K-Rod feeling better after back scare

K-Rod feeling better after back scare

BOSTON -- Perhaps the clubhouse chatter regarding Francisco Rodriguez's availability for Sunday's game was a bit premature. But one can hardly blame the Mets for their enthusiasm, considering what transpired at Fenway Park only half a day earlier.

Roughly 12 hours after collapsing outside Fenway's visiting clubhouse and being taken in an ambulance to a local hospital, Rodriguez was feeling markedly better -- going as far as to play catch on the field prior to Sunday's game. All evidence of the lower back spasms that had gripped him Saturday was gone, replaced instead by a wave of relief.

"Man, that was really painful," Rodriguez said. "I've never experienced anything like this before. I was struggling to walk yesterday, but I got some medicine, and I feel pretty good now."

Confined to a trainer's table Saturday evening after falling victim to a violent wave of back spasms, Rodriguez could hardly walk during the Mets' game against the Red Sox. Regardless, he attempted to leave Fenway Park under his own power, collapsing just outside the clubhouse door.

Rodriguez was rushed to a local hospital, where he received medication that immediately eased his pain.

"I just couldn't do it," Rodriguez said. "My legs gave up on me."

The next morning, Rodriguez walked into the visiting clubhouse wheeling his own luggage, and insisting that he is not far from a return to the mound.

"It's not sore, no pain right now," he said. "But we'll see how my body responds to the treatment, and we'll go from there."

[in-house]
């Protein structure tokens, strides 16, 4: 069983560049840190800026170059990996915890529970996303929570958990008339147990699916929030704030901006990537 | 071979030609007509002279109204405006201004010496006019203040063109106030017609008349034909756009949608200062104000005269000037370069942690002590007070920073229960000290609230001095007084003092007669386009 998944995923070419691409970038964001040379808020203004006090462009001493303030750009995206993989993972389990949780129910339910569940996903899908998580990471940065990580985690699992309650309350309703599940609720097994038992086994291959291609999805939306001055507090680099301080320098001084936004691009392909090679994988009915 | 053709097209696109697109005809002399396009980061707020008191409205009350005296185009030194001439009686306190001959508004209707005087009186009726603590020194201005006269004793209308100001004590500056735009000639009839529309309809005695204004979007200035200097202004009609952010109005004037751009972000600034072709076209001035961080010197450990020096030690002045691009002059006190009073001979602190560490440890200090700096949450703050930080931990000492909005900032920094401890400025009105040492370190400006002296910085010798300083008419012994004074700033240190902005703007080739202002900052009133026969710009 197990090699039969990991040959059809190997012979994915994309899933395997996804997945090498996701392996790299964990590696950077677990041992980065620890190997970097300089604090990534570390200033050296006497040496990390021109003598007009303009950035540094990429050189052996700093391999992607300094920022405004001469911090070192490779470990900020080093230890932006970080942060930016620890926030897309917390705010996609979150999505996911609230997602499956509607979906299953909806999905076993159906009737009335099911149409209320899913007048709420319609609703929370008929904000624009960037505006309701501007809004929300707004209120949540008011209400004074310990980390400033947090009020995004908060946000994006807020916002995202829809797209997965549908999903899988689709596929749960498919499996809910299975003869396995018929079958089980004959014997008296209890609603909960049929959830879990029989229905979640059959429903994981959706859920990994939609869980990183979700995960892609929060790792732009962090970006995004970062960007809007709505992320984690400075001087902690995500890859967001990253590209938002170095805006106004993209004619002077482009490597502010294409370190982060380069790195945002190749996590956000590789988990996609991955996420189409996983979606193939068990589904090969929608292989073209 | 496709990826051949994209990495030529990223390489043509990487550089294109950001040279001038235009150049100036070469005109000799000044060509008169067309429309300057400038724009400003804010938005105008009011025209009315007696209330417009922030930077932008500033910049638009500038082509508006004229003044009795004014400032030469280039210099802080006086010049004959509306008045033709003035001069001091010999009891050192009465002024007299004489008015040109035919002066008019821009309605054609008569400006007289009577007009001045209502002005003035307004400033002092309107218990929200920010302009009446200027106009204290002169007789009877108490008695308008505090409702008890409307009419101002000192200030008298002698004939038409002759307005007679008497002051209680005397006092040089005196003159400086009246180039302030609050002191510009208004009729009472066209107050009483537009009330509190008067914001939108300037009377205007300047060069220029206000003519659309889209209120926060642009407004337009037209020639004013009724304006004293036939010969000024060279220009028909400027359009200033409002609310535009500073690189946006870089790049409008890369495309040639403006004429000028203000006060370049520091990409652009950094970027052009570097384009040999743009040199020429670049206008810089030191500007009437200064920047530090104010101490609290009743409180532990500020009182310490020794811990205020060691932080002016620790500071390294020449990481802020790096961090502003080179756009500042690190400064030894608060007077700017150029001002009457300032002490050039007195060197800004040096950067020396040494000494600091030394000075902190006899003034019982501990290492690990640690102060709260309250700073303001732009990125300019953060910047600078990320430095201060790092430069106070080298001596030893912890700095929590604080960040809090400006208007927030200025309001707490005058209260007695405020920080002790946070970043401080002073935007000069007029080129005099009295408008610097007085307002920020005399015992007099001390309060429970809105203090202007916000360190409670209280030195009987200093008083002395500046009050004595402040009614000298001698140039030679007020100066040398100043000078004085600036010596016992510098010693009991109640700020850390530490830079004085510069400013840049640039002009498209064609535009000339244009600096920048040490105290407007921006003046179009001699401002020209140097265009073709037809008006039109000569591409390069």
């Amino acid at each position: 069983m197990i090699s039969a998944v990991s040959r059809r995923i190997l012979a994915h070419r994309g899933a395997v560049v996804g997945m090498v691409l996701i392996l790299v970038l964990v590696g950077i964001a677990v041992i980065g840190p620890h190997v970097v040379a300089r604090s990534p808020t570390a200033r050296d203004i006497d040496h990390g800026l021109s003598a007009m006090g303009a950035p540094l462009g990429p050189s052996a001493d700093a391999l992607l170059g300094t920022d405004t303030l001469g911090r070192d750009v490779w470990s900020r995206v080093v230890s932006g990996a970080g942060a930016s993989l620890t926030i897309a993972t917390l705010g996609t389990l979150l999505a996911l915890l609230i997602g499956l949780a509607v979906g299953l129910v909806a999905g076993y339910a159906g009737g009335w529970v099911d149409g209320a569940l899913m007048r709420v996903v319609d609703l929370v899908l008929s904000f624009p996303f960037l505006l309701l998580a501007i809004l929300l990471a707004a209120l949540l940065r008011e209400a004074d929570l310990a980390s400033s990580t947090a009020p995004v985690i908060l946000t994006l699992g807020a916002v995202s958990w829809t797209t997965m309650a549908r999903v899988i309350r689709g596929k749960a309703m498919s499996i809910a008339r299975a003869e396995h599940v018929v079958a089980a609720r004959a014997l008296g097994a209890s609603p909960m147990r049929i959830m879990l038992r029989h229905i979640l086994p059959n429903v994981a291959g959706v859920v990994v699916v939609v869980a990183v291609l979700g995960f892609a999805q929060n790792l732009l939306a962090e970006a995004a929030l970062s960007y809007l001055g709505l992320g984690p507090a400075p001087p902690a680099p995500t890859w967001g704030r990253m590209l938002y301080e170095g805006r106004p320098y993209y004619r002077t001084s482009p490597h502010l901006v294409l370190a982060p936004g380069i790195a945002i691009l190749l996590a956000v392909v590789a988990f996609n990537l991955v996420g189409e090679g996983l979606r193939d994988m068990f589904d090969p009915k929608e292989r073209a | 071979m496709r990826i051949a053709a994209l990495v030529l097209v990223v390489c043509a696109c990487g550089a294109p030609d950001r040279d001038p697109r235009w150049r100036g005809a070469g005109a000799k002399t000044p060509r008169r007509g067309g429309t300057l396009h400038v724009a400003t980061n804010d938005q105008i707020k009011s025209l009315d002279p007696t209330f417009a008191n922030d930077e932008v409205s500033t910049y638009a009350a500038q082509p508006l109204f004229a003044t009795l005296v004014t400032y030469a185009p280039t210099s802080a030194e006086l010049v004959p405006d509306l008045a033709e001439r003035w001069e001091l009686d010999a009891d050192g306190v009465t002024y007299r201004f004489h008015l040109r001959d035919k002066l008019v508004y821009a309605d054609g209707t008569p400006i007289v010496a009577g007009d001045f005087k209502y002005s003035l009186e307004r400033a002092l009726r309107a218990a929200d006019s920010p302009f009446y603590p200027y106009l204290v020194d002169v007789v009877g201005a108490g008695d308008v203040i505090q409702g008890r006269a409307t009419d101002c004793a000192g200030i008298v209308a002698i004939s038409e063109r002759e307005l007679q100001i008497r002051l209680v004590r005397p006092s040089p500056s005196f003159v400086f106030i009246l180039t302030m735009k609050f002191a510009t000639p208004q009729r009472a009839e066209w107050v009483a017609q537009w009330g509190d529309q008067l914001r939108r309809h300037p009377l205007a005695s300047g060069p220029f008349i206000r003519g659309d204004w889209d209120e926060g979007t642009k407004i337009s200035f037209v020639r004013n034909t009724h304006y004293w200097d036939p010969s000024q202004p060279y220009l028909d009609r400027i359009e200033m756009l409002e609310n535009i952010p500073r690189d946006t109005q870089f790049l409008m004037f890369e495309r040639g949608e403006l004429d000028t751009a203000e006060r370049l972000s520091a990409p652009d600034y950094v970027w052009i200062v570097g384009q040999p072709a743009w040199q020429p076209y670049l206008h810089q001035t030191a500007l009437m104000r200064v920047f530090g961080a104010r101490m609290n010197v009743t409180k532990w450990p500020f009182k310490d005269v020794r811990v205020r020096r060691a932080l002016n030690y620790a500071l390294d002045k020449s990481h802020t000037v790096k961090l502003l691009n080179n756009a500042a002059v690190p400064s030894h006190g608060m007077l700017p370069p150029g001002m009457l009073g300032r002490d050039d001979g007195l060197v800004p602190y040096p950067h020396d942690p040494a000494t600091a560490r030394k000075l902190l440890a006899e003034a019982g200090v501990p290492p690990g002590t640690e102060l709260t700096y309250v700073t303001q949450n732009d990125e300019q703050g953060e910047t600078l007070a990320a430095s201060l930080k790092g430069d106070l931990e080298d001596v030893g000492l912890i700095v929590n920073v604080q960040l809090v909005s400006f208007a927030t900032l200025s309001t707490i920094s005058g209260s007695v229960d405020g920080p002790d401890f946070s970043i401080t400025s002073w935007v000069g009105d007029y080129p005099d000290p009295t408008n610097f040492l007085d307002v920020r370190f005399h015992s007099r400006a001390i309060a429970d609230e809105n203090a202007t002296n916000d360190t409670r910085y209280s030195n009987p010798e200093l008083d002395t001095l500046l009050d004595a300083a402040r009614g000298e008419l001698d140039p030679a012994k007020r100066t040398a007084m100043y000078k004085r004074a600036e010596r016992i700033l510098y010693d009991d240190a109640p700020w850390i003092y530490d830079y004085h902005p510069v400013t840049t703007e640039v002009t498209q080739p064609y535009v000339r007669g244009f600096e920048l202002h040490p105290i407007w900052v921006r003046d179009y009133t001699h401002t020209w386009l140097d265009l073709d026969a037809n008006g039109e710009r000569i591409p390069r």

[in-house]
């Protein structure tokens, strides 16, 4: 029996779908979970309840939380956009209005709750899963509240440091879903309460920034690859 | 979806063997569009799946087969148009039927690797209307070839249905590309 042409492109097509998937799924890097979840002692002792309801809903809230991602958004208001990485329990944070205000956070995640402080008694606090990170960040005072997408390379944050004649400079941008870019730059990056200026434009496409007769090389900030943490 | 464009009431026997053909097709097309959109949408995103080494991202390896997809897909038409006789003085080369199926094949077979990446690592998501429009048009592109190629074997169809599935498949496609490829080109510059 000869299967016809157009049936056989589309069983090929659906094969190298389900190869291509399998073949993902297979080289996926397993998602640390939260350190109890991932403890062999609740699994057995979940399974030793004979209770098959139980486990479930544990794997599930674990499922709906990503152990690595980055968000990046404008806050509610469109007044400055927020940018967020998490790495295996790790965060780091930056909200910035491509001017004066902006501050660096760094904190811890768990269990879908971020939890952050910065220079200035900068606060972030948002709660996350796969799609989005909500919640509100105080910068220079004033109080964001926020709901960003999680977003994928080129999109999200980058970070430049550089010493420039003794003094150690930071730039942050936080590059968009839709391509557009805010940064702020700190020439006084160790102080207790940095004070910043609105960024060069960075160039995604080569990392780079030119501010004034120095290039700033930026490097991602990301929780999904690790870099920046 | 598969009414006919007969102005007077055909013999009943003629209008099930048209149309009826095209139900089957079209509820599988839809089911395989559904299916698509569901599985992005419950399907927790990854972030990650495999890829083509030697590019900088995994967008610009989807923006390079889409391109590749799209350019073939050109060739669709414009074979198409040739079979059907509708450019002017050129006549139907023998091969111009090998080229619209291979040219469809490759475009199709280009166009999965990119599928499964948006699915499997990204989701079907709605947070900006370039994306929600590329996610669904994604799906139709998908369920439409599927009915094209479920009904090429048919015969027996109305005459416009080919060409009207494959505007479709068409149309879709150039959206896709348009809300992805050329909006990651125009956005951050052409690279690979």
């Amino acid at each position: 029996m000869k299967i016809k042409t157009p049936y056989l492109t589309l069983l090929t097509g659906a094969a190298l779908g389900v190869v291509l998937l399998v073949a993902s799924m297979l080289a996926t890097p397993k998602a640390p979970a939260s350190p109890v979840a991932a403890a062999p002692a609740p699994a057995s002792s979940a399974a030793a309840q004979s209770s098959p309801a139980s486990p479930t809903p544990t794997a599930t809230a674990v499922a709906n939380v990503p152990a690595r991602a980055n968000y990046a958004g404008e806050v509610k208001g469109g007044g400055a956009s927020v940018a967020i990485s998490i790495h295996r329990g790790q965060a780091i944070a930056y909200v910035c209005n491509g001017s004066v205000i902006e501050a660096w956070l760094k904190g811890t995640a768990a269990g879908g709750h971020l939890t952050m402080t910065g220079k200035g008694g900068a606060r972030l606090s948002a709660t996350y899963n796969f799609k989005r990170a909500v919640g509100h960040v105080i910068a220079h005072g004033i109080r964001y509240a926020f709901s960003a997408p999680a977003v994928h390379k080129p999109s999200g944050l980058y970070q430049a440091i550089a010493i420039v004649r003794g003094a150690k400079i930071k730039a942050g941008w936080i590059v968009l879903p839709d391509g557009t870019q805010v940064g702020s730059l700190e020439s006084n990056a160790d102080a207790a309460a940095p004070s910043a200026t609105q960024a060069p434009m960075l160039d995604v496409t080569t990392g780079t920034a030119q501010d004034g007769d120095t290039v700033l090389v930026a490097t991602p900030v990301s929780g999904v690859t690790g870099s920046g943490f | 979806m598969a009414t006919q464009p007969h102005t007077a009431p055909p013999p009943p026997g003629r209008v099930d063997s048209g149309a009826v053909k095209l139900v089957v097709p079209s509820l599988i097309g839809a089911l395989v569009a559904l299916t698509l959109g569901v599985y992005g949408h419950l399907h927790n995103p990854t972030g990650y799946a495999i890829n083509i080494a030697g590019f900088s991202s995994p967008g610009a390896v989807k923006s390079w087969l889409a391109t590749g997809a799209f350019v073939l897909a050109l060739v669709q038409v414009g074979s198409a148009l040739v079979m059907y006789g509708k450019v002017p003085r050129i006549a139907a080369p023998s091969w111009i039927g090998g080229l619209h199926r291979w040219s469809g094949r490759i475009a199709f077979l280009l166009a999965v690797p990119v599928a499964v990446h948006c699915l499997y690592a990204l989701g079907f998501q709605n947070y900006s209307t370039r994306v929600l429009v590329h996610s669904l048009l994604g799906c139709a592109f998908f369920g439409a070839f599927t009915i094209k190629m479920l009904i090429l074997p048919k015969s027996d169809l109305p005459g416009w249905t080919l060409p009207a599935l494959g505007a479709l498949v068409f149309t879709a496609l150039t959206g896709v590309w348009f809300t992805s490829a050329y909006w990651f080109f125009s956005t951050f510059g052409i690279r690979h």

"He's still managing that," Mets manager Jerry Manuel said. "He feels much better today. But his availability is still undetermined at this point."

The fact that Rodriguez doesn't have a history of back spasms helps, as does the fact that he hardly has an injury history at all. Not since 2005, when he strained his right forearm, has Rodriguez spent time on the disabled list.

The Mets could certainly use their $37 million closer, who is a perfect 12-for-12 in save situations with an 0.87 ERA -- especially considering setup man J.J. Putz walked the first batter he faced in the ninth inning Saturday and served up three hard-hit balls to the Red Sox. But they're hardly willing to take a risk, with nearly a third of their active roster battling some sort of ailment.

"When he went down, I was just kind of shocked with that," Manuel said. "But a lot of things have happened on this trip. I said, 'OK, bring it on, we'll deal with it.'"

The Mets have had eight players -- Rodriguez, Putz, Carlos Delgado, Carlos Beltran, Jose Reyes, Alex Cora, Ryan Church, Carlos Beltran and Gary Sheffield -- miss time due to injuries, setbacks or sickness on their current three-city road trip. And that's in addition to another three players -- Oliver Perez, Brian Schneider and Billy Wagner -- who were already on the disabled list when the team left New York.

Reyes did receive a dose of good news on his right calf, which felt markedly better Sunday.

"I think he'll play tomorrow," Manuel said, referring to Monday's game against the Nationals.

And Beltran, forced into a designated hitter role all weekend due to a sore right knee, should be cleared to play Monday.

But Church may be injured more seriously than the Mets originally thought. Complaining of a sore right hamstring during Friday's game, Church was not in the lineup Sunday for the second straight day.

"Church is still sore," Manuel said. "We're going to have to really take another look at that as well. It was still pretty tender."

Anthony DiComo is a reporter for MLB.com. This story was not subject to the approval of Major League Baseball or its clubs.